Trying to be Thankful in 2020

This is the week to be thankful, but 2020, you’ve made it nearly impossible. To be honest, I’m struggling to find my inner gratitude this year. A year that has brought us a pandemic, an election that raised our blood pressure and anxiety levels, continued social and racial injustice, and Bloodshot.

But this has also been the year of small victories and moments of joy. It has made us take stock of the importance of family, friendship, and self-care and preservation. 2020 has made us fight harder for our beliefs, protect what is essential, and forgive what we cannot control.

Sure, it may be a challenge and you may have to dig deep, but we all have something to be thankful for this year.

What I’m Thankful For in 2020…

The Democratic Process

President Elect and the future #46 Joe Biden won. He and our Future VP Kamala Harris won the electoral college and popular vote. It still brings me to tears of joy to write that sentence.

Our vote, the voice of the people, the power of the majority WON. Our democratic process is not dead, no matter what the Trump campaign or their frivolous lawsuits tell you. The power of the people is still alive, and neither a pandemic, nefarious voter suppression, nor the bridge troll known as Rudy Giuliani could stop it.

Frontline and Essential Workers

You should all be Time Person of the Year. You should all receive raises, have ALL your debt cancelled in perpetuity, be granted three months vacation EACH YEAR, and get free guac for life.

It’s the least we can do to show you our appreciation.

Curbside Pickup

C’mon. You got to go braless to Target or your favorite local restaurant, never leave your car, and someone, completely masked, placed your order in your car with a smile and a “Thank You.” On top of that, it reduced your chances of getting the ‘Rona.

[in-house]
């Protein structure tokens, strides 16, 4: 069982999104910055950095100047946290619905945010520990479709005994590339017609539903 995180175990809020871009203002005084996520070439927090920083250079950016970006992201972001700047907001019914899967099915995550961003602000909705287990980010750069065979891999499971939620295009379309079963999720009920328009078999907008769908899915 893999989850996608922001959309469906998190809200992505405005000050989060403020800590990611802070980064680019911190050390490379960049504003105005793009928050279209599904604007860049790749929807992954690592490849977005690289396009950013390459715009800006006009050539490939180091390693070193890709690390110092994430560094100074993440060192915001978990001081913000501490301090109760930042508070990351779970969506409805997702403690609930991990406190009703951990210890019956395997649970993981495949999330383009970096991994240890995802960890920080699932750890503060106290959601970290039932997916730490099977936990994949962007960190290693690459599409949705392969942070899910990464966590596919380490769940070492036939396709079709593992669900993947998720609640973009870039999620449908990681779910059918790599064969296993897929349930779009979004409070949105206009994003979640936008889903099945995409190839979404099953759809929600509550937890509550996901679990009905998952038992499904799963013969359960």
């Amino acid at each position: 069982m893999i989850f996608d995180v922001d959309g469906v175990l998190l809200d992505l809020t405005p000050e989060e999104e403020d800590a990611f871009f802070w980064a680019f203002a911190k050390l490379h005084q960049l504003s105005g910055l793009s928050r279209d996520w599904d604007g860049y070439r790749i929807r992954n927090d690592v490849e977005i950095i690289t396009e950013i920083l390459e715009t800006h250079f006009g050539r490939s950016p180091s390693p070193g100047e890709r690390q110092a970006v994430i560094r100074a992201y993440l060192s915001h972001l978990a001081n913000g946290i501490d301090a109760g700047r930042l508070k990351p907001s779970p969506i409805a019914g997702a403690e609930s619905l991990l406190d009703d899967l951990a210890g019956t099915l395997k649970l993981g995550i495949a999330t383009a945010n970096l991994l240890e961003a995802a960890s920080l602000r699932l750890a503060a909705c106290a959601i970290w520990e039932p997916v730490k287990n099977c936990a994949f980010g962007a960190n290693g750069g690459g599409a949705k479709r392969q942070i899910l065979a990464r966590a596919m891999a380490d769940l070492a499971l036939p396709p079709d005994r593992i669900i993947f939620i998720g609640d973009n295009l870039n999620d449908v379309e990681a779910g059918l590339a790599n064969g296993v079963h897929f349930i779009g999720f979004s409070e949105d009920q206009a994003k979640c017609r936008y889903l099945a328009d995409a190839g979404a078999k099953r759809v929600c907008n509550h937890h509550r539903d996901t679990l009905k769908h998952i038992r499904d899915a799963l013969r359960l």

This is what I think Heaven and/or The Good Place is like.

This Scene from Bridgerton


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It’s beautiful, delicious, perfectly conveys the family dynamic, and Regé-Jean Page’s accent is pure regency sex.

John Oliver’s Adam Driver Thirst Traps

While there was much to cover this season on Last Week Tonight, perhaps the biggest story was John Oliver’s unbridled thirst for Adam Driver. Each episode, the host found a way to incorporate his passionate – and at times, disturbingly violent – obsession with the actor. It was freaky, twisted, and completely rational:

“Step on my throat, Adam Driver, you rudely large man.”

“Break my fingers, you brooding mountain.”

“Sneeze in my McFlurry, you pensive bison.”

“Shatter my knees, you fuckable redwood.”

Same, John. Same.

So, it was only a matter of time for Adam Driver to return the favor, breaking the internet and my ovaries:

John Oliver got Adam Driver to say, “Stan,” “Thirsting,” “Mr. Bean Cosplayer,” and “Under baked gingerbread boy.” 2020, you just redeemed yourself.

Movies Coming Directly to You

Remember the last time you sat in a movie theater? Yeah, neither do I. Actually, the last film I saw in the theaters was Parasite, and it was amazing and a flashing porch light still freaks me the shit out.